About the book
At the age of seventy, Ruth Wilson blew up her life. Confronting feelings of regret and unhappiness, she left her husband, bought a sunshine-yellow cottage in the Southern Highlands and resolved to re-read the books that had shaped her formative years: Jane Austen’s six novels.
Over the next ten years, as Ruth read between the lines of both the novels and her own life, she slowly began to reclaim her identity.
Now aged ninety, Ruth shares her beautiful, life-affirming lessons in love, self-acceptance and the curative power of reading, as well as a timely reminder that it’s never too late to seize a second chance.
Readers were divided as to their enjoyment of this book, but all readers did agree that no one really liked the author, Ruth Wilson.
Some readers liked the narrative of the book and did recognize some foibles in their own lives due to the incites of the author into her own relationships. Most readers, however, found the author’s intense absorption into self-discovery relentless. This self-absorption was almost to the point of “draining the life out of you” in its intensity at times.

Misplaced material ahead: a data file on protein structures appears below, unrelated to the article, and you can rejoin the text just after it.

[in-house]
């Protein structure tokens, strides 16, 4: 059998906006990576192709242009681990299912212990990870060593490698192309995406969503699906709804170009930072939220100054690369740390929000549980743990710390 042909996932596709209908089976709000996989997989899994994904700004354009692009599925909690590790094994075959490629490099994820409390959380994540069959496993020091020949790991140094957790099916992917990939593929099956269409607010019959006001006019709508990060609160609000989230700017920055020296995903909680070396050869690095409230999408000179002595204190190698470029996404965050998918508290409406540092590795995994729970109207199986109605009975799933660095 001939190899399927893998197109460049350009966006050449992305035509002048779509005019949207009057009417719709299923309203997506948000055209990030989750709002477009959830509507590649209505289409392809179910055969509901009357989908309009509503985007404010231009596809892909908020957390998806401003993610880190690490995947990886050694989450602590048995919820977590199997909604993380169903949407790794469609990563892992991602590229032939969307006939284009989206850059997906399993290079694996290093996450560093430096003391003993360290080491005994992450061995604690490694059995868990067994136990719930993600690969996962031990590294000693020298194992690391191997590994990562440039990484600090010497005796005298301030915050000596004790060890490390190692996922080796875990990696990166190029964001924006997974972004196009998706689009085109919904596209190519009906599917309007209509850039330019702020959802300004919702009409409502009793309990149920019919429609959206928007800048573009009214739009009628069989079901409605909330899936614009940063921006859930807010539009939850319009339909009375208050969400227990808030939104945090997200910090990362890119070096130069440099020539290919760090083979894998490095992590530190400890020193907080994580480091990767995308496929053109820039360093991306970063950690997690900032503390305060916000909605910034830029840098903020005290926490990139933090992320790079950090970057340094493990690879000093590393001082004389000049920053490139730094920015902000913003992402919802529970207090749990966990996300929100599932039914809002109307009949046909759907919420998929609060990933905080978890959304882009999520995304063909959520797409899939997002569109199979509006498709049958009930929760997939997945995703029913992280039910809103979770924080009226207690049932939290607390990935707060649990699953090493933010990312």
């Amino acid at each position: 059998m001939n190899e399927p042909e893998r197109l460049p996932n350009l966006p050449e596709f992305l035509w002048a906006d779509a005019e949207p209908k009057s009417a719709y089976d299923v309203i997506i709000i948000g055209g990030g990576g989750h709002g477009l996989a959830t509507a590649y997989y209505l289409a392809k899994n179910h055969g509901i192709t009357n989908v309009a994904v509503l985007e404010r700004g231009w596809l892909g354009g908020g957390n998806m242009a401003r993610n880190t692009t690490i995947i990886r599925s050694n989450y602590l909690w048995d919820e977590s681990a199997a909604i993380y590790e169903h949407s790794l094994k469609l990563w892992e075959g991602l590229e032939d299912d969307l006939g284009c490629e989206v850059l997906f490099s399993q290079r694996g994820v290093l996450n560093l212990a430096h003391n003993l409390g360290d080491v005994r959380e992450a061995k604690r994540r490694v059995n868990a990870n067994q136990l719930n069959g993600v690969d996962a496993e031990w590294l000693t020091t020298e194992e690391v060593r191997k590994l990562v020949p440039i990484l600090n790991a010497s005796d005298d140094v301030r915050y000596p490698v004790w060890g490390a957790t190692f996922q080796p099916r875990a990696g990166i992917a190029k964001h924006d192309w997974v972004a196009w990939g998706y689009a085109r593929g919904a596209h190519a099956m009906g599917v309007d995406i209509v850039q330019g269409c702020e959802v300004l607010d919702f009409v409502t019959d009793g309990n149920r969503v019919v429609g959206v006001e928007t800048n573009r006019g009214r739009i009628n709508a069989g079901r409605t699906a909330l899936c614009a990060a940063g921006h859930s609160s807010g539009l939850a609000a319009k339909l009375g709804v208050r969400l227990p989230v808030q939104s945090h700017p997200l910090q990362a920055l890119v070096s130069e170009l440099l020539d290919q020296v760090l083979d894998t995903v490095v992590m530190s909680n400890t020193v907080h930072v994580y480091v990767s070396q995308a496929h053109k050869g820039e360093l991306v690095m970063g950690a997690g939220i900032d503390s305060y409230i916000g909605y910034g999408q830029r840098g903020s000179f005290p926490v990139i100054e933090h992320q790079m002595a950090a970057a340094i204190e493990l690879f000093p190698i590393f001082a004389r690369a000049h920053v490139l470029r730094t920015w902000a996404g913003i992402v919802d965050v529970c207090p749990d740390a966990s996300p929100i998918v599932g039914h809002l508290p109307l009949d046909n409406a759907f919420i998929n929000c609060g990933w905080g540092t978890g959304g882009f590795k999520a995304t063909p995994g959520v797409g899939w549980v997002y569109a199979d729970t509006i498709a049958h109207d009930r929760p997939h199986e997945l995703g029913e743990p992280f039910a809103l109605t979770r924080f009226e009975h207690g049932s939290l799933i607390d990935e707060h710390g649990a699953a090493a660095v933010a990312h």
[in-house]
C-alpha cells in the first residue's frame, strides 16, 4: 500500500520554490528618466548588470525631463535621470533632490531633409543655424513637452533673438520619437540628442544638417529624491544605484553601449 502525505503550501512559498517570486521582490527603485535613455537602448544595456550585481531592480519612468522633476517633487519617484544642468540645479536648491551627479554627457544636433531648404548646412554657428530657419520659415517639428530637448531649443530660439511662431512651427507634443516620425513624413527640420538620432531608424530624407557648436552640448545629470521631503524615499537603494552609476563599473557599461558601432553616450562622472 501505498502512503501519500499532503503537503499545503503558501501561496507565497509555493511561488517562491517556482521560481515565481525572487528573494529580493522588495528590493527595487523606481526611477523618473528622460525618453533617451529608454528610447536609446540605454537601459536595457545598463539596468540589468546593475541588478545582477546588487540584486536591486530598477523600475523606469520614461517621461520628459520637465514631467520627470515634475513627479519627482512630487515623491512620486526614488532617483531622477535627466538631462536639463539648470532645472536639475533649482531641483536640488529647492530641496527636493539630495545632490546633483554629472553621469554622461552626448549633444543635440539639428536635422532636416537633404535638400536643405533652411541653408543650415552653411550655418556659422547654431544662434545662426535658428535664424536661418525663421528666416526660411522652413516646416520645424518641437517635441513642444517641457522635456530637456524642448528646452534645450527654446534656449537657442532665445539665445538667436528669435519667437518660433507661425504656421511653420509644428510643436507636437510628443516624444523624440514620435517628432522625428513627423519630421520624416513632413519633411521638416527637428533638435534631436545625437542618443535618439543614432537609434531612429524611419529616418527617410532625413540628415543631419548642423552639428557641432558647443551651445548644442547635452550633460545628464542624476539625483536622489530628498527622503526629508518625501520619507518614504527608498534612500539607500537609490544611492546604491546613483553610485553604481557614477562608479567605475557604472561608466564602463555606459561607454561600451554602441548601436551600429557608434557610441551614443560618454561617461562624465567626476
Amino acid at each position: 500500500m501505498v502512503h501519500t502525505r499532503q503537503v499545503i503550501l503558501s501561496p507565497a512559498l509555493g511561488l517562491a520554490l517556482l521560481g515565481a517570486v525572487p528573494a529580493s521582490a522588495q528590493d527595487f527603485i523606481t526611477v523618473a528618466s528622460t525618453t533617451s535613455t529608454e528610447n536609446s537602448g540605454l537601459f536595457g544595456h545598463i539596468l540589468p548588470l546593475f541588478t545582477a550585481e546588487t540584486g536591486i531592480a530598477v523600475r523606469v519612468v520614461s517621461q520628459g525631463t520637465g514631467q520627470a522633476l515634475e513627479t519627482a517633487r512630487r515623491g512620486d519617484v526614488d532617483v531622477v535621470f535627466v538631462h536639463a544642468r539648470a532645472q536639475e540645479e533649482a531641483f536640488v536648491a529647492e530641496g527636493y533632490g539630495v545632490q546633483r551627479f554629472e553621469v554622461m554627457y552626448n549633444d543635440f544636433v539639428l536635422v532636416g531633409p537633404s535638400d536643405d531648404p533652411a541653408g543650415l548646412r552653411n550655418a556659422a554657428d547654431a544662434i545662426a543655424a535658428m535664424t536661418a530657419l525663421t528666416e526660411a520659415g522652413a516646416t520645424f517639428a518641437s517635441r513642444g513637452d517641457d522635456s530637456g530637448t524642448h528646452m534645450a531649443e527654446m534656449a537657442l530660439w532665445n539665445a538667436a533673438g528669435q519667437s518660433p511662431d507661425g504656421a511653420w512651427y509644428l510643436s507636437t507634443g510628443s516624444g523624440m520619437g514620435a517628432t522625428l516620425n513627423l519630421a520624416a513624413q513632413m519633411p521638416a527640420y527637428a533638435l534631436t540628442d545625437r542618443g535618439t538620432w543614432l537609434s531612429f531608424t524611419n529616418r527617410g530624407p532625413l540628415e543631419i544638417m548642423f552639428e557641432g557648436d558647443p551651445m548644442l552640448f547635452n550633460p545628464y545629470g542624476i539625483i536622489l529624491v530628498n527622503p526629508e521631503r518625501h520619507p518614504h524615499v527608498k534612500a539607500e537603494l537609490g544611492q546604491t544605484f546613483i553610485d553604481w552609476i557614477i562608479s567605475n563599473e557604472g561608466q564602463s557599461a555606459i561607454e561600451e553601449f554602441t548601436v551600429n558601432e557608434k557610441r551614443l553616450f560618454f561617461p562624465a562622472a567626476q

The group did find the book subject was very well researched with one reader commenting that this book could be recommended as a study tool for English literature subjects. The book was not felt by the group to be recommended as a book to read for pleasure.
The author writes in idolizing terms of Austen characters, characters that are fictional, almost fairytale, in their depiction.
To the group the author’s upbringing seemed almost privileged with her parents striving for her to be educated, accepted and respected in society. We therefore found her resentful issues with her upbringing misplaced and extremely harsh judgment on her parents, husband and family.
The author, by her own writings, has achieved extremely well in the “life achievements” department compared to so many others of that generation, men included. She did appear to lack genuine friendships although she did write often about friends. One reader made a valid observation that her spiritual life seemed devoid even though her writing frequently mentioned her Jewish religion and her life in, and her ongoing connections to, Israel. The section at the back of the book “Jane Austen’s Reading Remedies” was very much liked by the whole group. This small section was humorous, smart and an insightful review into each of Austen’s novels.
Read by MJ Readers